Interior parts are built with a tab and slot process, manufactured with a computer numerically controlled (CNC) router. Instead of hard fasteners, the system relies more on the connecting parts fitting into appropriate tabs and receivers, which are then glued together with a structural adhesive. The absence of hard spots means a tighter fit with fewer squeaks in a seaway.
Attention to detail is an overworked phrase in the marine industry, but you can beat the term to death on the 5000 Express and never repeat yourself.
Run your eyes down the sides of the hull and take in the subtle tumblehome at the transom. The 5' long fixed swim platform stows a dinghy or a personal watercraft, and the platform edge carries up the sides of the boat several feet to serve as a low-water rub rail. An optional davit hides in a fiberglass locker at the transom. But the davit also morphs into a passerelle for easy boarding when the stern is to the dock. Built into the transom is a 100 cu. ft. trunk that opens without having to move the dinghy. A long-legged swim ladder stows in the transom platform, but the neatest trick is the recessed grabrail that makes bringing the dinghy alongside a piece of cake. (Finally, something to hold onto). Dual transom doors with clear plex panels for visibility lock with heavy-duty positive catches. A recessed channel at the transom keeps unsuspecting feet from tripping over shore power cords.
Want more privacy or don't want to dock stern to because of the water toys? Order the optional bow shore power cable hookup. It doesn't offer the convenience of the Glendinning power cable recoiler as in the stern, but it expands docking possibilities nonetheless with a pair of 25' cables for electrical, plus outlets for water with quick-disconnect fittings, telephone and TV plugs. The panel is located beneath the foredeck and is easily accessed through a locking hatch. A second foredeck hatch provides access to the deep anchor rode locker.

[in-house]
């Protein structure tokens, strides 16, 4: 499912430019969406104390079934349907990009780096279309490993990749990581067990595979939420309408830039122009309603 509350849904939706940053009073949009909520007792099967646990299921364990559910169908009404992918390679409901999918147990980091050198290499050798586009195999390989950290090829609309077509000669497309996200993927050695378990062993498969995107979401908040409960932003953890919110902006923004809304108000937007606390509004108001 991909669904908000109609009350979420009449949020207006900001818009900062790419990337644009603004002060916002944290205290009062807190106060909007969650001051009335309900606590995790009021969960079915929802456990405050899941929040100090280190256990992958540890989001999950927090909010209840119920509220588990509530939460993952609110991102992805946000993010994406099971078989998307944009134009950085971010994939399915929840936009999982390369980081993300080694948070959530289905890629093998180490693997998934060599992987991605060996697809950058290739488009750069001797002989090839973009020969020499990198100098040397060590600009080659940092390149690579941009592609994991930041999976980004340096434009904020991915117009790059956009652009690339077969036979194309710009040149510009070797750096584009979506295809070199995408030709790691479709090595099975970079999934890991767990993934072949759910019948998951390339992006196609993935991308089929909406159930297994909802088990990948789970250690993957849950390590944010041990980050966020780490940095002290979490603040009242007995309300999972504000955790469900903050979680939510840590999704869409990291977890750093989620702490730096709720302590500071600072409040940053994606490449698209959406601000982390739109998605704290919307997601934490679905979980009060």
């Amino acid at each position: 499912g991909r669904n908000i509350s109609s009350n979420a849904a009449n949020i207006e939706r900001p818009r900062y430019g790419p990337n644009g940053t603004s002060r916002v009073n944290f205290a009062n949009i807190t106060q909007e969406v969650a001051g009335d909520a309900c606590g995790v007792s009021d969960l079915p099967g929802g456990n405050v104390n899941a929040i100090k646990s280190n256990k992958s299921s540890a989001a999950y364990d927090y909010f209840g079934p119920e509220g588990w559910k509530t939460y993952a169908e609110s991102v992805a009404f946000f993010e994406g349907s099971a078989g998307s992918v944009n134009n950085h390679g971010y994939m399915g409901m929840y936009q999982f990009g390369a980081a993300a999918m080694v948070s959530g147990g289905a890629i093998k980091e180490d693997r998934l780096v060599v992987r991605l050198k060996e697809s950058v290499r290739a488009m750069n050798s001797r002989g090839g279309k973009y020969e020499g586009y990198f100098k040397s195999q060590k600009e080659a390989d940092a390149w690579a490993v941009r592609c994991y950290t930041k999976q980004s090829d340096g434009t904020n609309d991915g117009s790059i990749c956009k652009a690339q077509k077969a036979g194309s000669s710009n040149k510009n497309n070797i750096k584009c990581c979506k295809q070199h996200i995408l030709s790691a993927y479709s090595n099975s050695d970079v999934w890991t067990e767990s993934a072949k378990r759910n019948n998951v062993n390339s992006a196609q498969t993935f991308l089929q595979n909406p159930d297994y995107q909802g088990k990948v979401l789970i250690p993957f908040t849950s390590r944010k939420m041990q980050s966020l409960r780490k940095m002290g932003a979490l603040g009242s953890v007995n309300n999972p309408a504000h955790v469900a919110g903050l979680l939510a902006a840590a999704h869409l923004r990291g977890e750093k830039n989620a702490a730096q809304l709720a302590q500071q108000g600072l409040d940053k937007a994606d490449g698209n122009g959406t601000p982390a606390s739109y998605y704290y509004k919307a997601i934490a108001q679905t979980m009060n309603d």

The engine room is reached by lifting a seat in the cockpit and through a locking hatch on the bridge deck. The 3406E Cats, which provided a top speed of 34 knots, are an upgrade from the standard 660 hp 3196E Caterpillars. I'd go for the bigger engines and the $81K upcharge. Mechanical installations are first rate from the raw-water strainers to the dual Racors on the forward bulkhead.
Twin Disc V-drive transmissions give all the room in the world for getting around the engines, although Cat has made sure daily checks and filters are inboard for easy servicing. Ever obsessing about the details, Tiara includes a built-in spare parts kit that even includes extra light bulbs. I'd prefer if the batteries were not installed under screwed down diamond plate aluminum, but I have to meet the engineers at least halfway since the batteries are sealed gel cells.
The galley demonstrates effective use of space. Brightly polished and beautifully rugged, the welded grabrail resembles a stainless-steel sculpture and doesn’t crowd the area. Equally clever, the combination washer/dryer is beneath the saloon steps.
As inviting as the topsides are for entertaining and day sports, the interior shines with a different agenda. No crowding is the plan here. The forward stateroom has an island berth with an innerspring mattress and a private head. A second stateroom offers twin berths that convert to a double without the need for a loose filler piece. A second head serves the guests and day trippers.
Our test boat had gorgeous cherry joinerwork with a satin finish. It's a very understated look that melds beautifully with the green leather settee and lounge. The dinette, which intentionally doesn't convert to a berth, is topped with birds-eye maple. But I was equally impressed when I discovered dovetail joints on many of the drawers throughout the yacht.
Compared to European boats with high gloss lacquer interiors, the 5000 Express may appear Spartan at first. But unlike European boats which run on narrow beam bottoms and thrive on tight staterooms, the 5000 is a crown jewel that will stand alone among yachtsmen who appreciate comfort, performance and high-tech construction.